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Text messages aid moms in infant care

by Olga Deshchenko, DOTmed News Reporter | July 05, 2011
OMG, baby kicked! TTYL!
From the May 2011 issue of HealthCare Business News magazine

Pregnant women can now take advantage of a free texting service that provides expecting mothers with relevant tips and reminders throughout their pregnancy.

Once moms-to-be sign up for the service, they receive information about nutrition and health three times a week throughout their pregnancy and up to their baby’s first birthday.

[The surprising truth about America's infant mortality rate. Read it here]

Text4Baby, a public-private partnership, was launched in 2010 by Aneesh Chopre, the U.S. chief technology officer at the Office of Science and Technology Policy. By the time the service celebrated its one year in business, 135,000 women had subscribed to the program.

When an expectant mother texts the word “baby” to 511411 (or “bebe” for Spanish-speakers), she is asked to enter her due date or the baby’s birthday and her zip code. She’ll then start receiving messages customized to the stage of her pregnancy and helpful tips, such as breastfeeding advice and information about smoking cessation programs.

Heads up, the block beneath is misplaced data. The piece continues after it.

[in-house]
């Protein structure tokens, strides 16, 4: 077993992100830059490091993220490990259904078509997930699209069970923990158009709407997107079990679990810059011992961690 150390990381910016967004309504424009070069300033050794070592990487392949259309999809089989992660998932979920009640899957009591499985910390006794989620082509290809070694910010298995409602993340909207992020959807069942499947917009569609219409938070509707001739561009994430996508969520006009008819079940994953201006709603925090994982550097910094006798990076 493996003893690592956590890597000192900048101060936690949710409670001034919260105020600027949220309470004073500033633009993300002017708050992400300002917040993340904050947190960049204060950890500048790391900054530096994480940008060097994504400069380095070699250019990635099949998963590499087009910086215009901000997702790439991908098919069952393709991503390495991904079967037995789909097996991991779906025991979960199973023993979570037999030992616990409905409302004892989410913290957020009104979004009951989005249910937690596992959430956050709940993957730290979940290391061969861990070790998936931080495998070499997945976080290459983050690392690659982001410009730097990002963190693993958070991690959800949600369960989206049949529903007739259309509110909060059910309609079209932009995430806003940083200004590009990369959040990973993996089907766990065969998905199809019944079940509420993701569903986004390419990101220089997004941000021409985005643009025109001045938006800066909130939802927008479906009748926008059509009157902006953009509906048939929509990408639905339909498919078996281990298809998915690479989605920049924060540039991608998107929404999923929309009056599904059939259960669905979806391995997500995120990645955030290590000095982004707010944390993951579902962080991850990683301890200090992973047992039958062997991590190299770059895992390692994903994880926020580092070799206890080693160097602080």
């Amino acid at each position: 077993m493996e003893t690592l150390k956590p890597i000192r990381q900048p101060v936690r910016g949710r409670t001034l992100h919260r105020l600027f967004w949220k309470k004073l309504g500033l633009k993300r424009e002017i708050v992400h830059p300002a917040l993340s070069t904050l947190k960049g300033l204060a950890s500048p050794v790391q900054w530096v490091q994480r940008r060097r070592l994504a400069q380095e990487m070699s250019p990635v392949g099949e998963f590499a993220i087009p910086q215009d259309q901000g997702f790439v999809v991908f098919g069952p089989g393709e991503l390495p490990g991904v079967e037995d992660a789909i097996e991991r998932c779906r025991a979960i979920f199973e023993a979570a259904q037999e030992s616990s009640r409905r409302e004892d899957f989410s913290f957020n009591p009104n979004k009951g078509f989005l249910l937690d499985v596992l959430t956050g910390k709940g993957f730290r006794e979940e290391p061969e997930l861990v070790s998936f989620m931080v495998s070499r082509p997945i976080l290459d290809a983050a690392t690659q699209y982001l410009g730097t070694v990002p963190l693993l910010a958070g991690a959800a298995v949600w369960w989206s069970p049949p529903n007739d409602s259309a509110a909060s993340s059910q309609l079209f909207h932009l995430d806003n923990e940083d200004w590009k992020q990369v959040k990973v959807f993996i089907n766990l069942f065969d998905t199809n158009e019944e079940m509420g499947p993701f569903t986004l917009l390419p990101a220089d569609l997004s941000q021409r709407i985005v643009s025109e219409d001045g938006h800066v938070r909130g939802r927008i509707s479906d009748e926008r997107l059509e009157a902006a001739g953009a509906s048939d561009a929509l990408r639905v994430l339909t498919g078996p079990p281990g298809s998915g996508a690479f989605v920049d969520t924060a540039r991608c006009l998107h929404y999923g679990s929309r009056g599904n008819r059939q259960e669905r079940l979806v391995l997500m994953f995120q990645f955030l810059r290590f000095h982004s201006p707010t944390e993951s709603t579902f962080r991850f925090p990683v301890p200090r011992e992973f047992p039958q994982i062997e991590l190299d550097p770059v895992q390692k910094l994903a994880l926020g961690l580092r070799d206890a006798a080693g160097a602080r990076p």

To develop and implement the free messaging service, Text4baby established a partnership between government agencies, private companies, academic institutions, nonprofit organizations and health care professionals. For example, Johnson & Johnson is the founding sponsor and Voxiva, a global mobile health company, administers the technological aspects of Text4Baby.

Health officials are now working on evaluating the effects of the texting program, conducted by the Health Resources and Service Administration. The Department of Health and Human Services also created a Text4Health taskforce to examine how the outcomes of the Text4Baby program can be best applied to other public health concerns, such as smoking and obesity.

Voxiva has plans to expand the program’s services in the near future. It will introduce Quit4Baby, a smoking cessation text message service, and TextFit, which will deliver information on healthy nutrition.

More than 250 partners, including health plans and statewide coalitions, are promoting Text4Baby nationwide.

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